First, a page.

history of tobacco in north america

 In North America, the history of tobacco use precedes written records. After American Indians introduced tobacco to the European colonists, tobacco was
transported from the colonies to Europe, where it
quickly became a widely used consumer item. Just as
quickly, however, the use of tobacco became controversial. Critics of the day attacked tobacco use as
morally irresponsible, extravagant, and a habit of
people of base condition (Best 1979). In England, King
James I published an antitobacco tract in 1604 that,
among other things, offered an early critique of secondhand smoke: the royal author expressed his concerns that a husband who smoked might “reduce
thereby his delicate, wholesome, and cleane complexioned wife to that extremitie, that either shee must also
corrupt her sweete breath therewith, or else resolve to
live in a perpetuall stinking torment” (quoted in
Apperson 1916, p. 206). In many countries of northern Europe, tobacco use was criminalized (Best 1979).
Part of the objection in England and elsewhere was
that trading gold to Spain for tobacco—the best tobacco
came from Spain’s colonies—was dangerous to the
state economy. But with the English colonization of
Virginia and the growing need in England, and elsewhere in Europe, for more state revenue, governments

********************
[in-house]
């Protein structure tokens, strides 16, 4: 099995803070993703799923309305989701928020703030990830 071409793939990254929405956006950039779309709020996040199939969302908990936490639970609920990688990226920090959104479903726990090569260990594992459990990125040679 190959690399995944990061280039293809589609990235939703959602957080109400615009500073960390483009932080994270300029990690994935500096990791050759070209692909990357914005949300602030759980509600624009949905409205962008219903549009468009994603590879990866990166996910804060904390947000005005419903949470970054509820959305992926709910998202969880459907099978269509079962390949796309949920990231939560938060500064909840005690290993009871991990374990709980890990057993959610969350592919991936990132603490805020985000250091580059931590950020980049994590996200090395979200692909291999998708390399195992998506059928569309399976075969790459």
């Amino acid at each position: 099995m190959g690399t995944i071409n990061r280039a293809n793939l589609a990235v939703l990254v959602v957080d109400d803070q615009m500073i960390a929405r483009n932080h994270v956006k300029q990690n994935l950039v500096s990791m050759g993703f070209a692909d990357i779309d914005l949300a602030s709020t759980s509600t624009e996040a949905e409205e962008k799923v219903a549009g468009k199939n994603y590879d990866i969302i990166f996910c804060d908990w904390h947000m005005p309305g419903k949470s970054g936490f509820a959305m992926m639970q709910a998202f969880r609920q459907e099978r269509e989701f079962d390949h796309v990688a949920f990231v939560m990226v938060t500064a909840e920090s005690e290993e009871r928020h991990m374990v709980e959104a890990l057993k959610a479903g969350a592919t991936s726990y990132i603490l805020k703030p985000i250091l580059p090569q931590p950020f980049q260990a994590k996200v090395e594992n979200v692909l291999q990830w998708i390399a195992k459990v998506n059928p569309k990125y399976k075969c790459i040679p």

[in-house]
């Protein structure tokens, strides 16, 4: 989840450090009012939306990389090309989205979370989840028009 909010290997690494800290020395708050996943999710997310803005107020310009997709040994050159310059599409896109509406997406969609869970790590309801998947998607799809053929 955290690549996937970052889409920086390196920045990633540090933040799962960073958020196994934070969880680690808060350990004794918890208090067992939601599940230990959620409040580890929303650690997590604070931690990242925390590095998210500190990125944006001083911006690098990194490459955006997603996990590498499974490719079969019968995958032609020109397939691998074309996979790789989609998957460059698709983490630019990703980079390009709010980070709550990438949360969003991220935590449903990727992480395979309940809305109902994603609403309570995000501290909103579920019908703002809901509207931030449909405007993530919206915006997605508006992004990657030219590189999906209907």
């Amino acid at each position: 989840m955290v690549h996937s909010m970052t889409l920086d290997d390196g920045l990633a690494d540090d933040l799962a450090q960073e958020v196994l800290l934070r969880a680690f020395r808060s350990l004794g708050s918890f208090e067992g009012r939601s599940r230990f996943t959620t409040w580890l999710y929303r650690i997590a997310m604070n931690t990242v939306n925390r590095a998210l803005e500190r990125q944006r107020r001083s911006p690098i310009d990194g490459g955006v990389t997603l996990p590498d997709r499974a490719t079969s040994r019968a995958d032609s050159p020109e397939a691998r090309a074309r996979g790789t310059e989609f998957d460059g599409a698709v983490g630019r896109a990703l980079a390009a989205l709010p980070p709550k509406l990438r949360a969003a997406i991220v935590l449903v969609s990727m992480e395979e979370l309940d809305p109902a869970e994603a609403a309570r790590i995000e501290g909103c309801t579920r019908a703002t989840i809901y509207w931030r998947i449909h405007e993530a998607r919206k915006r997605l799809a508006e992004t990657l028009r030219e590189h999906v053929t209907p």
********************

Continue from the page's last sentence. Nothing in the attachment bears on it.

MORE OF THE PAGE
turned their policies around, despite continued moral
objections to tobacco use. 

King James I himself set
aside his previous objections and sought ways for the
crown to profit from the tobacco trade (Morgan 1975;
Best 1979).
Of all the novel consumer goods the New World
made available to the Old World, “tobacco enjoyed the
most rapid diffusion” (Shammas 1990, p. 80) among
people of different income levels, who bought it on
a fairly regular basis. Closer to the source, mass
consumption was even more pronounced: in the
American colonies during the 18th century, yearly consumption averaged between 2 and 5 pounds per capita
(Shammas 1990). When used medicinally, tobacco was
favorably regarded; but in its widespread use for pleasure, “it was considered harmful and faintly immoral”
(Morgan 1975, p. 91; see also Stewart 1967).
Historical Review 29

Surgeon General's Report
Although that reputation for immorality never
entirely vanished, by 1776, tobacco was not only a valued consumer good but also the economic foundation
of the colonies’ independence movement. “King
Tobacco Diplomacy” was a central element in gaining
French support for the struggling colonies; tobacco,
The Rise of the Cigarette
one historian reports, “helped to buy American independence” (Morgan 1975, p. 6). Thomas Jefferson
thought well enough of tobacco to propose that its
leaves be carved into the pillars in one of the Capitol
rotundas in Washington (U.S. House of Representatives 1969).

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